[Ip-health] US Chamber letter to USPTO opposes fair use, expresses "concerns" about WIPO treaty for blind

Fedro Paolo De Tomassi detomass at stolaf.edu
Wed Jun 12 09:52:49 PDT 2013

US Chamber letter to USPTO opposes fair use, expresses "concerns"
about WIPO treaty for blind

Source URL: http://keionline.org/node/1745

On April 19, 2013, the US Chamber of Commerce wrote a letter to the
USPTO to "express concerns about the ongoing meetings of the World
Intellectual Property Organization (WIPO) regarding visually impaired
persons (VIPs).

David Hirschmann, CEO of the Chamber's GIPC, signed the letter

The letter, sent by the Chamber's Global Intellectual Property Center
(GIPC) and signed by David Hirschmann, complains that "certain
proposals" that are "both wholly unnecessary to the goals of those
negotiation and seem instead to be driven by an unrelated agenda of
undermining copyright." We could not find a copy of the letter on the
GIPC web page, but obtained a copy from the USPTO as part of a FOIA

The Chamber says it supports "robust and effective intellectual
property (IP) rights and norms," and then launched into complains that
the copyright three step test, which is mentioned four times in
Article S of the treaty text, was not sufficiently restrictive of
exceptions, and also complained about fair use. From the Chamber

"When we consider measures that provide new exceptions or limitations
to the critical property rights recognized by copyright, we must be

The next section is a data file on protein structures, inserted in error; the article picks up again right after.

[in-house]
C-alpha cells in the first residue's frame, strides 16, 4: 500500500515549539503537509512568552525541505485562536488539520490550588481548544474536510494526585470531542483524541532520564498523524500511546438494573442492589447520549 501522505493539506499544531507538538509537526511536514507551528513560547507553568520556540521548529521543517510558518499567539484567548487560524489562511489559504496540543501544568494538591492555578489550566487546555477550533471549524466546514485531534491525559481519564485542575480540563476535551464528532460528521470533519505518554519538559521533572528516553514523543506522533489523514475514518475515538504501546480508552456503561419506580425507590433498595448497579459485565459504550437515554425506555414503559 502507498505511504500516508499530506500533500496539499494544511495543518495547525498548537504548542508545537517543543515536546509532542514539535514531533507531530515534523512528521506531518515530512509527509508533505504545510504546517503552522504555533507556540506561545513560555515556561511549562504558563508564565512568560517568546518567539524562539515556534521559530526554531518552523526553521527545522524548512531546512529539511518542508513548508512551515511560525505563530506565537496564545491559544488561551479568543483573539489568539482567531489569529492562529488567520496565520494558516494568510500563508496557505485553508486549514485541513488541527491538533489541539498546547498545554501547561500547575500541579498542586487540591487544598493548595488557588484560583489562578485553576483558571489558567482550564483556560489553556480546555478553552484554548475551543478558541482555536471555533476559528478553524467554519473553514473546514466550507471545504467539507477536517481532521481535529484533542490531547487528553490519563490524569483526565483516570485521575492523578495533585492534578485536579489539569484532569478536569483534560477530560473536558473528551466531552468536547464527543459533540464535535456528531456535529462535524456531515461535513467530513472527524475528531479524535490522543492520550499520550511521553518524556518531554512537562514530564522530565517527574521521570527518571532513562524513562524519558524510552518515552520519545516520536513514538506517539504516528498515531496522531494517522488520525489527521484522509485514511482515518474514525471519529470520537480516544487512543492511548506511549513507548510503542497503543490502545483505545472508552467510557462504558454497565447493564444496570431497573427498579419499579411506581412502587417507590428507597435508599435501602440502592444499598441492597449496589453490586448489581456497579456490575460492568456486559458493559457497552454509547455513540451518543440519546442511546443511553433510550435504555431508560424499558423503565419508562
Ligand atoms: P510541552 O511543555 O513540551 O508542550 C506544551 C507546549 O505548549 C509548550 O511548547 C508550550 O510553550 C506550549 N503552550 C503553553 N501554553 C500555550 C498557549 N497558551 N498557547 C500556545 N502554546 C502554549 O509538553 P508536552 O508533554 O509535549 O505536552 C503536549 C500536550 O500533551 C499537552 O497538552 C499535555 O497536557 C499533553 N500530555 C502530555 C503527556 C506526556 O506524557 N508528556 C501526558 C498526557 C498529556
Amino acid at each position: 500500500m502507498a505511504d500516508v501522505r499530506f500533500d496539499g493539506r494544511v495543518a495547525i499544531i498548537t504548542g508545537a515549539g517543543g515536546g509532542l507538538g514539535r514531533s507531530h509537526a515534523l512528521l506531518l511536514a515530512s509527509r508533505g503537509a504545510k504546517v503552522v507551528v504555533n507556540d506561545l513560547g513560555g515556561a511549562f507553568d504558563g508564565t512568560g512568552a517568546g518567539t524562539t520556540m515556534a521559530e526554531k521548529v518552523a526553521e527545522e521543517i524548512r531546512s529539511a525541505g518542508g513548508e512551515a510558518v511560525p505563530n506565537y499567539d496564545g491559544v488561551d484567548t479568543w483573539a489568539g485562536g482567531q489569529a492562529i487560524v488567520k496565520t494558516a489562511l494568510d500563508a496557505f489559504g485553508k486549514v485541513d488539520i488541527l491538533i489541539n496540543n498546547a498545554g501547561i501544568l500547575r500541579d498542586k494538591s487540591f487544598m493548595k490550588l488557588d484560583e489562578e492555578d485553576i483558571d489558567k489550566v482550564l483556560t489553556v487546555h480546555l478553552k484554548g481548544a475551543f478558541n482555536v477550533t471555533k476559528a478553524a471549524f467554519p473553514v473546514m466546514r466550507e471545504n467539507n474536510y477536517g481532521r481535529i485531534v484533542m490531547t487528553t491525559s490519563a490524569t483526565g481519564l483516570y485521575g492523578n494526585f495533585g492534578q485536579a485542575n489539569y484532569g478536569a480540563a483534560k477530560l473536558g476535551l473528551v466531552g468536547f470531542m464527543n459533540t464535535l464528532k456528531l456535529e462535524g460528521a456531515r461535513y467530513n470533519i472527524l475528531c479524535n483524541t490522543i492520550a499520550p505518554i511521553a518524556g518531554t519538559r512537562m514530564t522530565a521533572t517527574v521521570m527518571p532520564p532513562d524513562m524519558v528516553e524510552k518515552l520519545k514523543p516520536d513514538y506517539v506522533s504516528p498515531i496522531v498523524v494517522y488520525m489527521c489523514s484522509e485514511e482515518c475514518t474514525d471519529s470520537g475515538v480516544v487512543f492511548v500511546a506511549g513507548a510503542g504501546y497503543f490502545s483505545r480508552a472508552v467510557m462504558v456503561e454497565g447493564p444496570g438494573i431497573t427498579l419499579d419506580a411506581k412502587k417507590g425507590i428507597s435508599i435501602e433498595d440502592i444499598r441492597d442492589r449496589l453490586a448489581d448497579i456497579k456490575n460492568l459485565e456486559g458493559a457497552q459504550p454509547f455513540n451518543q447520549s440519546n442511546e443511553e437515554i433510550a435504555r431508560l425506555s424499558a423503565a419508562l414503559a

mindful not to undermine that fundamental incentive. An Example of
this is the thee-step test for limitations and exceptions to
copyright. The test is a foundational aspect of international
copyright law, and is critical to enabling creative works for
consumers available through a wide variety of distribution channels.

Respecting the three-step test should not be controversial. In fact,
the three step test was reaffirmed by the global community less than
ten months ago by its inclusion in WIPO’s Beijing Treaty on
Audiovisual Performances. We understand that current efforts to ensure
the three-step test applies to all exceptions adopted pursuant to the
VIP instrument are facing resistance. The failure to embody this
principle would contradict United States policy in its trade
agreements. It would not only threaten to permit limitations to
copyright that unreasonably prejudice the copyright owner, but would
also set a profoundly negative precedent for future agreements.

Another important issue at hand is the effort to appropriate the VIP
negotiations as a vehicle for advancing a broad and vague concept of
“fair use”. This effort has little to do with the goals of the
proposed instrument, but has strong potential to undermine the rights
of authors significantly. The U.S. should aggressively reject this
effort to sidetrack the VIP negotiations to serve a separate and
highly controversial agenda."

The Chamber letter, like similar communications from the book
publishers, MPAA, and patent holders, does not acknowledge that the
publishers want to expand the current reach of the three step test to
areas where it currently does not apply, and that fair use is an
important legal tradition in the United States that benefits both
creative communities and users, and that fair use plays an important
role in expanding access to works for persons with disabilities,
including for example the example being litigated in the Hathitrust
litigation [1]. Nor does the Chamber mention the 2012 announcement
from USTR that they proposing language on fair use for the TPP
negotiations (see link below).

The Chamber letter also shows a high degree of collaboration between
the publishers, the MPAA, the IPO, Business Europe and the Chamber.

See: USTR Introduces New Copyright Exceptions and Limitations
Provision at San Diego TPP Talks [2], 07/03/2012.

[1] http://www.hathitrust.org/authors_guild_lawsuit_information
[2] http://www.ustr.gov/about-us/press-office/blog/2012/july/ustr-introduces-new-copyright-exceptions-limitations-provision
[3] http://keionline.org/sites/default/files/Chamber_GIPC_19April2013_USPTO.pdf

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